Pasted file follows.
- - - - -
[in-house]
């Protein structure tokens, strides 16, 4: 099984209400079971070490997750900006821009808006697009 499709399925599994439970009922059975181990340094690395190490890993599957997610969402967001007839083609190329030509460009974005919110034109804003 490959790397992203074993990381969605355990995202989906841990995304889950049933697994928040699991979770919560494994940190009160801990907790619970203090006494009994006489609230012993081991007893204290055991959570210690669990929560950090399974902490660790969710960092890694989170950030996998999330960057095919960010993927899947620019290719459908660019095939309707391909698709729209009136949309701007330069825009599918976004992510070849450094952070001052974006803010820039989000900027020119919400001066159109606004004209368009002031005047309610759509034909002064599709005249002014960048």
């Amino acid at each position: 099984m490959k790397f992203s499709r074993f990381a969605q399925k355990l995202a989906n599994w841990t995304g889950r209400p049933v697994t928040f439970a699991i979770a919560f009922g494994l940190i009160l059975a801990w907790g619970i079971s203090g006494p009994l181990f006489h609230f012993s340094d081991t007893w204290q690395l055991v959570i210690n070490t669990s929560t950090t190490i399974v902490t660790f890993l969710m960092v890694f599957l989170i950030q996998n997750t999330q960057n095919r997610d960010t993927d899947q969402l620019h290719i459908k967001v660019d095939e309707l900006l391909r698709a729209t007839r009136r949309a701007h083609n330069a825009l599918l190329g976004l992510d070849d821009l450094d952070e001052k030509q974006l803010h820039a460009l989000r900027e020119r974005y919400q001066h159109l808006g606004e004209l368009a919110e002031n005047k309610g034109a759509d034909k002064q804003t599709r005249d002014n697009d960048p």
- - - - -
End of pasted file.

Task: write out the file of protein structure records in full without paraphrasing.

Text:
[in-house]
């Protein structure tokens, strides 16, 4: 099984209400079971070490997750900006821009808006697009 499709399925599994439970009922059975181990340094690395190490890993599957997610969402967001007839083609190329030509460009974005919110034109804003 490959790397992203074993990381969605355990995202989906841990995304889950049933697994928040699991979770919560494994940190009160801990907790619970203090006494009994006489609230012993081991007893204290055991959570210690669990929560950090399974902490660790969710960092890694989170950030996998999330960057095919960010993927899947620019290719459908660019095939309707391909698709729209009136949309701007330069825009599918976004992510070849450094952070001052974006803010820039989000900027020119919400001066159109606004004209368009002031005047309610759509034909002064599709005249002014960048």
């Amino acid at each position: 099984m490959k790397f992203s499709r074993f990381a969605q399925k355990l995202a989906n599994w841990t995304g889950r209400p049933v697994t928040f439970a699991i979770a919560f009922g494994l940190i009160l059975a801990w907790g619970i079971s203090g006494p009994l181990f006489h609230f012993s340094d081991t007893w204290q690395l055991v959570i210690n070490t669990s929560t950090t190490i399974v902490t660790f890993l969710m960092v890694f599957l989170i950030q996998n997750t999330q960057n095919r997610d960010t993927d899947q969402l620019h290719i459908k967001v660019d095939e309707l900006l391909r698709a729209t007839r009136r949309a701007h083609n330069a825009l599918l190329g976004l992510d070849d821009l450094d952070e001052k030509q974006l803010h820039a460009l989000r900027e020119r974005y919400q001066h159109l808006g606004e004209l368009a919110e002031n005047k309610g034109a759509d034909k002064q804003t599709r005249d002014n697009d960048p």